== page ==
10. The Female of the Speciesby Mindy McGinnis

I buddy read this with Dani from Dani’s Bookshelf (you should definitely subscribe to her blog if you haven’t already because she’s wonderful!) and I am so glad I read it with her! There is so much to unpack in this book. I’m still not sure I’ve completely wrapped my head around everything that happened, to be honest, which means that I’m still not sure what to rate this book, but I’m leaning toward five stars. This book was not always easy to read, but it was compulsively readable. Both of us read it in one day.

Basically, the story follows three different characters, Alex–known at school as the girl whose sister died (read: was brutally murdered after being raped); Peekay (short for Preacher’s Kid); and Jack (cute boy, a bit of a player, and someone who wants to escape from their small town). Alex has very violent urges related to men who commit violence against women, so, as I’m sure you can imagine, this book deals a lot with violence and sexual assault. Overall, I would definitely recommend this for one of those days where you want to burn the world down.

11. Hungerby Roxane Gay

I promise you, I did not think I had read this many books this month, but whoops. I guess so. Everyone has already talked about this book, I think; it won the Reading Women Award for Nonfiction for 2017 and it’s already hit many best of 2017 lists. There is, of course, a reason for this. Roxane Gay wrote the most honest memoir I’ve ever read.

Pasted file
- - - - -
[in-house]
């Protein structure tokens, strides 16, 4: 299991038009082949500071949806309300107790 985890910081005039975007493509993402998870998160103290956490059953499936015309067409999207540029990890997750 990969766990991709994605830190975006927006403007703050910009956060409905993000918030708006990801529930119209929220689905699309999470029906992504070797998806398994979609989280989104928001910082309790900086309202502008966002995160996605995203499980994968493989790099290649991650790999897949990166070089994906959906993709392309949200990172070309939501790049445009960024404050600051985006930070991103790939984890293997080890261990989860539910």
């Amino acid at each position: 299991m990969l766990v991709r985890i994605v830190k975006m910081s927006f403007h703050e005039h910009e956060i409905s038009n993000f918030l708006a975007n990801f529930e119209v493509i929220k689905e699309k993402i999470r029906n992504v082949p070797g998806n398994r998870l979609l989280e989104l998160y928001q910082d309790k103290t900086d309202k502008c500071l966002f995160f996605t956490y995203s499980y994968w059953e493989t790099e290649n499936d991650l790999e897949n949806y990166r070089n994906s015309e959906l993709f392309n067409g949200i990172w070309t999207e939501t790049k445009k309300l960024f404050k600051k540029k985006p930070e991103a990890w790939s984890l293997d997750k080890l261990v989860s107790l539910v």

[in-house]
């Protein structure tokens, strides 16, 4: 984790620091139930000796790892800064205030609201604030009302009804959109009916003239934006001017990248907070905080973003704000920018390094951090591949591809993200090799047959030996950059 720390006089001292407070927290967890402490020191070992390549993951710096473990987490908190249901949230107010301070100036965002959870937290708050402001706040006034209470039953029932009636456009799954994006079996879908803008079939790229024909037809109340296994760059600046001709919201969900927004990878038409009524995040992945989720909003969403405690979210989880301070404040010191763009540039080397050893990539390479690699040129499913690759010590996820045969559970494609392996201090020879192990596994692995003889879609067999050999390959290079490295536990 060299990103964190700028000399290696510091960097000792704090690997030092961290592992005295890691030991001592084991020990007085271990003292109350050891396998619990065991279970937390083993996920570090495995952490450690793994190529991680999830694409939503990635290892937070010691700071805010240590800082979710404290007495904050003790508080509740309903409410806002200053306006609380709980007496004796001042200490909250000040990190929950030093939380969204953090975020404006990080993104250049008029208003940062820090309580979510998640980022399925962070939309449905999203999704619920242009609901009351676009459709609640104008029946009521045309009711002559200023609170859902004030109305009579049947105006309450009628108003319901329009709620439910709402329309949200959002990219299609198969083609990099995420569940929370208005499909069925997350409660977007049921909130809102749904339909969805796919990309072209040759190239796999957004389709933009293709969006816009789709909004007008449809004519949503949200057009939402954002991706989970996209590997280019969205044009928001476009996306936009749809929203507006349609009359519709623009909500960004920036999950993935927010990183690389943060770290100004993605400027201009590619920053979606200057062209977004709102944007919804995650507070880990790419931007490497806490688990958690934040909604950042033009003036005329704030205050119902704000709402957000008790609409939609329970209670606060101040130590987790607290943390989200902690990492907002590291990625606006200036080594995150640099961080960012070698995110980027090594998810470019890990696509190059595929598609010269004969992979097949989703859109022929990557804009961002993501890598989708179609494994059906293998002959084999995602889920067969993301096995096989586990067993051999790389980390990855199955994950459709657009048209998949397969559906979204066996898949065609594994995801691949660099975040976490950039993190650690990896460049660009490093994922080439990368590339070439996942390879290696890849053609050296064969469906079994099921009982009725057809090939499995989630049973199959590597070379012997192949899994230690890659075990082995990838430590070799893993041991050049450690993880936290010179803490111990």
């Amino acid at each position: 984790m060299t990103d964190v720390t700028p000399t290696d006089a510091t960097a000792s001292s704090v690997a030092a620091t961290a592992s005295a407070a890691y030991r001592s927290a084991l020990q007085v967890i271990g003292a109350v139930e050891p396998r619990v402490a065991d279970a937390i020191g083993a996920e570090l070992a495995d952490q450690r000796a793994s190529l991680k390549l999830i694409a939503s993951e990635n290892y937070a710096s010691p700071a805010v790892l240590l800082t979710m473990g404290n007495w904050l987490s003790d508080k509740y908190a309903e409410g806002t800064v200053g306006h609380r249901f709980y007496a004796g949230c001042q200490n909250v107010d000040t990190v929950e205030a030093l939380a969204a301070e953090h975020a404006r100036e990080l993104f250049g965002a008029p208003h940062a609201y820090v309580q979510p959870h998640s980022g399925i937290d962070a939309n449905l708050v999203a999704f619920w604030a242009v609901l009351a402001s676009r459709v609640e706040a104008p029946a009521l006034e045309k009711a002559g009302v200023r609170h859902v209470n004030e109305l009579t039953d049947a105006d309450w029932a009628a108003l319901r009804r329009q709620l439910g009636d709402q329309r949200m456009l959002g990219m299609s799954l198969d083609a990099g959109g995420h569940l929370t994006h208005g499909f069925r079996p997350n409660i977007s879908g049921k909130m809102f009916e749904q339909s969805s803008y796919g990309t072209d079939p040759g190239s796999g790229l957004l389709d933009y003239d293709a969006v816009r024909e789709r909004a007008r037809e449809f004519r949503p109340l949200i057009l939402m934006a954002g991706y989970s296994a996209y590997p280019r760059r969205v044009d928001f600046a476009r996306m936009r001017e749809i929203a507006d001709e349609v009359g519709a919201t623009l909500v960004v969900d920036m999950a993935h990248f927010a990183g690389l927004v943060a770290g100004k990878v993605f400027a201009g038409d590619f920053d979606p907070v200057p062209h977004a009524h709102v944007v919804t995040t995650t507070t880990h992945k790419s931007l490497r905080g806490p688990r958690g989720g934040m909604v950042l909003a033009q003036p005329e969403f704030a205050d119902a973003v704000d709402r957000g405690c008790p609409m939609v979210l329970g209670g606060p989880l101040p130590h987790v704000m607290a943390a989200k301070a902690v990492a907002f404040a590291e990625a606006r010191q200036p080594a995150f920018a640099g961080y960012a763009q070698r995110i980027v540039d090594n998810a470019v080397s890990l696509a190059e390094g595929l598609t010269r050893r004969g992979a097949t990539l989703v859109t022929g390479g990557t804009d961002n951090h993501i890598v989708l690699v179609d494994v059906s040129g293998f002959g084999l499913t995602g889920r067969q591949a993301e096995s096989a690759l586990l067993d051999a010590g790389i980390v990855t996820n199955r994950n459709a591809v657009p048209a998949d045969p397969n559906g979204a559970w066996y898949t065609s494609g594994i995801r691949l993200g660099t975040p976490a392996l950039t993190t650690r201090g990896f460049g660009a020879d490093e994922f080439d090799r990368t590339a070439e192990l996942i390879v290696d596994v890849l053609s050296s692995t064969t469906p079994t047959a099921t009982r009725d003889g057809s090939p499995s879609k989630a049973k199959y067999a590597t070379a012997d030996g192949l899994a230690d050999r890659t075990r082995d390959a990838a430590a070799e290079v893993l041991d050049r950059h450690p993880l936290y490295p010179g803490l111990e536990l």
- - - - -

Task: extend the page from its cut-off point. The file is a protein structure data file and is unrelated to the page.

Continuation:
This is a memoir of Roxane’s body, a body that is morbidly obese, a body that she built as a fortress after being gang raped at 12 and then things spiraled a bit out of control. She is brutally honest about so much, including her jealousy of women with eating disorders. Her candidness about everything she has been through, including being a black woman in rural areas in the midwest, is awe-inspiring, honestly. I don’t think I’m as honest with myself as Roxane was to the world. I find her indescribably brave and will probably be in awe of her until I die.

I listened to this book on audio, which she narrates herself. Be forewarned that listening to the first quarter of the book is difficult if you are in public because you will probably want to cry. I know I did.

Okay, that is everything I read this month! I’m in the middle of so many other books, but to be honest, I make zero promises about finishing any of them. Well, besides Uprooted and most likely The School of Good and Evil. We shall see. What have you been reading this month? Any last minute potential favorites of 2017? Let me know in the comments!